Joan, Steve, and Ross are siblings who are dealing with the
death of their mother, which ended up leaving their father, Matt, living at home alone.
The loss of their mother and the grieving they were going through left the family emotionally raw.
The kids are now concerned about their father living safely at home alone. Matt has mild dementia as he enters his 86th year. The house is a two-story home with Matt’s bedroom on the second floor. Fall risk is a major concern as he has experienced falls in the past.
Joan and Steve live near their father, while Ross lives in another state, a seven-hour drive away. The kids believe their father needs a caregiver to assist him but are not in agreement about how to go about this.
Ross feels the family should hire a professional caregiving company, while Joan and Steve believe they can manage the situation themselves with the help of some neighbors.
Ross also felt strongly that his father’s bedroom should be relocated downstairs so as to minimize the fall risk. Joan and Steve don’t agree with that move and stated, “We are here and see Dad every day.” This comment led to hard feelings between these siblings.
What to do?
The feelings Joan, Steve, and Ross are experiencing are all too common in adult children caring for a loved one. Our parents took care of us when we were growing up, but now many of our parents need us as they enter their golden years.
Unfortunately, with that comes disagreements from family members on what’s best for Mom or Dad when they need help with day-to-day activities or even when their loved one becomes ill.
Here are seven of the most common situations that I see all the time, along with potential solutions.
A Parent Doesn’t Want Care
If a parent refuses to move to a personal care or assisted living facility or won’t allow assistance through an in-home care provider, let them know you are simply presenting options so their quality of life remains stable.
Always let them feel in control of these important decisions, and make it clear you are presenting these options because you love and care about them and want the best for them.
One Child is More Involved than Others
Caring for an elderly mother or father is hard work but can be even more overwhelming when only one child takes an active role in the process.
If there are other siblings in the picture, don’t assume they know how you’re feeling or what you need. Let them know you need help. Even if a sibling lives at a distance, there are plenty of ways they can play a role. Perhaps they can visit for a short period of time, assist with finances, or help research potential homecare providers.
How Can We Afford This?
The question should be reframed to, “How can we not afford this?” Unfortunately, the cost of in-home care or personal care is typically more than many families can afford, and government assistance isn’t always there.
Come together in person as a family and have an honest discussion on what each person can contribute. If the numbers still don’t work, figure out what each person can sacrifice to make care more affordable.
In the end, a family moderator specializing in these situations may help bring a resolution. Seek the advice of an elder law attorney.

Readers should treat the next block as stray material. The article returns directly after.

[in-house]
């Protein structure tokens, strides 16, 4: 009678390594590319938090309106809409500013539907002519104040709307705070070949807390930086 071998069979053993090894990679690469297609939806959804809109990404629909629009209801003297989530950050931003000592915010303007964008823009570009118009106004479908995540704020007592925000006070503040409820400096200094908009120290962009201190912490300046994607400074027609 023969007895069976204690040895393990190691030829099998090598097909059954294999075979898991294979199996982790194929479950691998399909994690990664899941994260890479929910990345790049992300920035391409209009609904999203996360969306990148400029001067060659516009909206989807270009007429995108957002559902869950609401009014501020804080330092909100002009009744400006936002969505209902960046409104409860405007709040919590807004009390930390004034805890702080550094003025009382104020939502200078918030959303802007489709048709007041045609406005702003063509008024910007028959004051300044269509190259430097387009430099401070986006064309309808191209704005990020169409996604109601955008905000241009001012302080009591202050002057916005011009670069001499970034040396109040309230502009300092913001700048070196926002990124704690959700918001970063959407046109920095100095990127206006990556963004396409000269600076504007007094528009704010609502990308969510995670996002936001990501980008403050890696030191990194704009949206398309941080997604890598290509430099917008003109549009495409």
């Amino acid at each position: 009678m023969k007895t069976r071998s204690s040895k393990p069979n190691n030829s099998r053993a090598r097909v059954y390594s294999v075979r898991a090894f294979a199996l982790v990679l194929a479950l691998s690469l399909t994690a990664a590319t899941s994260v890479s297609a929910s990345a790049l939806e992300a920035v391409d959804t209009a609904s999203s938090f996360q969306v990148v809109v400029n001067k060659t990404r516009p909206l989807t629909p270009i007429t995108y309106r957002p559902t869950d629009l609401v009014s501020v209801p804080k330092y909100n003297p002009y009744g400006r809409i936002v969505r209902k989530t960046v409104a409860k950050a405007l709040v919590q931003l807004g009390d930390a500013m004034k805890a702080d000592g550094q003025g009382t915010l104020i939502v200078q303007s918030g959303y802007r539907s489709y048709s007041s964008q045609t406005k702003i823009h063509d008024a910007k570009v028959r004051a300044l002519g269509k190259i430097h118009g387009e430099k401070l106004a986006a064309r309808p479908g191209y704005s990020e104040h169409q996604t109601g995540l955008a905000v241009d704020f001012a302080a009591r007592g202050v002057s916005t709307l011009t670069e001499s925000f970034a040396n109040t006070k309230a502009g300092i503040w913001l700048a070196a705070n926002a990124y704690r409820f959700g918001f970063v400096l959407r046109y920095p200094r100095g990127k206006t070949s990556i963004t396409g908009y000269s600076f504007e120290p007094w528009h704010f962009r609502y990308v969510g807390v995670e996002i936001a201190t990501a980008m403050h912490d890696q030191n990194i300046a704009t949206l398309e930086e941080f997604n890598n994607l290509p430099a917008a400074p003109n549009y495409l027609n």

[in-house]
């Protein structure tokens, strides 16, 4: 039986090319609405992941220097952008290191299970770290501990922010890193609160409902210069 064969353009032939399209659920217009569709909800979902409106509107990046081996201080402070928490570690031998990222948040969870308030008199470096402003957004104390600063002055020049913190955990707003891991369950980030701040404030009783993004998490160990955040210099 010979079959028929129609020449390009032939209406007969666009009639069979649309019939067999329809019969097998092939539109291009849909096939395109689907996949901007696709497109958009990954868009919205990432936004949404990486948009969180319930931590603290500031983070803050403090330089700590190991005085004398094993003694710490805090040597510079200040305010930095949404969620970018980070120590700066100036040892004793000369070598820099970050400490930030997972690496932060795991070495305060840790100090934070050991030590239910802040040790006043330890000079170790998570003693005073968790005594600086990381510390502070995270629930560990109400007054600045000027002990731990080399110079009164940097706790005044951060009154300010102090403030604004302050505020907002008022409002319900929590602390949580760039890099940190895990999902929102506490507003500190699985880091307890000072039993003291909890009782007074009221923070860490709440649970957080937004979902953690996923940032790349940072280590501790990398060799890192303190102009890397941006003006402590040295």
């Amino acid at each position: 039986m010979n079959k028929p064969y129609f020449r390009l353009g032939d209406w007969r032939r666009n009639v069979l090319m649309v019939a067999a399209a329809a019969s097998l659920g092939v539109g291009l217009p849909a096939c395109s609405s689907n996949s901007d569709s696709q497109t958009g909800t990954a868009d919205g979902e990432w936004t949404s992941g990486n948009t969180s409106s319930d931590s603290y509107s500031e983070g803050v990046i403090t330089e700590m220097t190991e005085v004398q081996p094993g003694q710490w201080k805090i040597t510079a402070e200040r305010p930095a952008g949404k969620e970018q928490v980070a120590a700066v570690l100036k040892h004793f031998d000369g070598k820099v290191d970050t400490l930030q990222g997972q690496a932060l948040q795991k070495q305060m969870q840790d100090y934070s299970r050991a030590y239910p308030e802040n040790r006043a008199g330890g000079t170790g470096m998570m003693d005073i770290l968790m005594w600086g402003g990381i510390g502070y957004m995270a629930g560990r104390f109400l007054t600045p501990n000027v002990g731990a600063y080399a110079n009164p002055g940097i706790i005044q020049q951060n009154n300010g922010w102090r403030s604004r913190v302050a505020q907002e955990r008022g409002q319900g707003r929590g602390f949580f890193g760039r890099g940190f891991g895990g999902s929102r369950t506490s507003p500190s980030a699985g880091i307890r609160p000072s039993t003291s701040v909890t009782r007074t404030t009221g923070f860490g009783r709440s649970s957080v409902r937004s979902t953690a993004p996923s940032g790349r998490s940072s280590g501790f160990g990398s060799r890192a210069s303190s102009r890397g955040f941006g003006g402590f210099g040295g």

Does Mom or Dad Need Care?
Oftentimes, family members disagree over whether or not a parent needs care, and if so, what kind of care is needed. Seek the objective opinion of a family physician or other qualified healthcare professional.
Locate a quality personal homecare agency and ask for a free in-home assessment.
End-of-Life Care and Wills
While one family member might want hospice assistance for their loved one, another might want to bring a terminally ill parent into their home and care for them. This is why everyone should have a living will that spells these things out clearly so there is no confusion or disagreement when the parents might not be able to answer for themselves.
It’s also important that a will be drafted so after the person’s death, it is very clear who inherits what.
Dealing with Caregiver Burnout
Caregiver burnout can be a major contributing factor in adult children disagreeing on the path of care for their parents. The added stress can exacerbate feelings and emotions.
Caregiver burnout is a real phenomenon and is accompanied by a state of physical, emotional, and mental exhaustion that may be accompanied by a change in attitude—from positive and caring to negative and unconcerned.
Burnout can occur when caregivers don’t get the help they need, or if they try to do more than they are able—either physically or financially. Caregivers who are “burned out” may experience fatigue, stress, anxiety, and depression.
Many caregivers also feel guilty if they spend time on themselves rather than on their ill or elderly loved ones. It is critical that adult children who provide caregiving get the support and help they need to weather the storm.
Talking with One Voice
Working through disagreements is important so the family can talk with their loved one with one supportive voice. It can be extremely hard to have “the talk” with parents even when the family is united.
Dealing with all the issues listed above before you talk with a loved one will have a direct bearing on the results you are trying to achieve.
Remember that the goal of keeping your loved one safe, secure, and independent at home is why you are working together as a family. More importantly, whether you understand it or not, your parents are now looking to you to help make their golden years the best they can be. )))
Kurt A. Kazanowski, MS, RN, CHE, is the author of A Son’s Journey: Taking Care of Mom and Dad (www.asonsjourney.com) and the owner of Homewatch Caregivers, a leading personal care home health company. Kazanowski can be contacted at 734.658.6162 or email@example.com. www.thehomecareexpert.com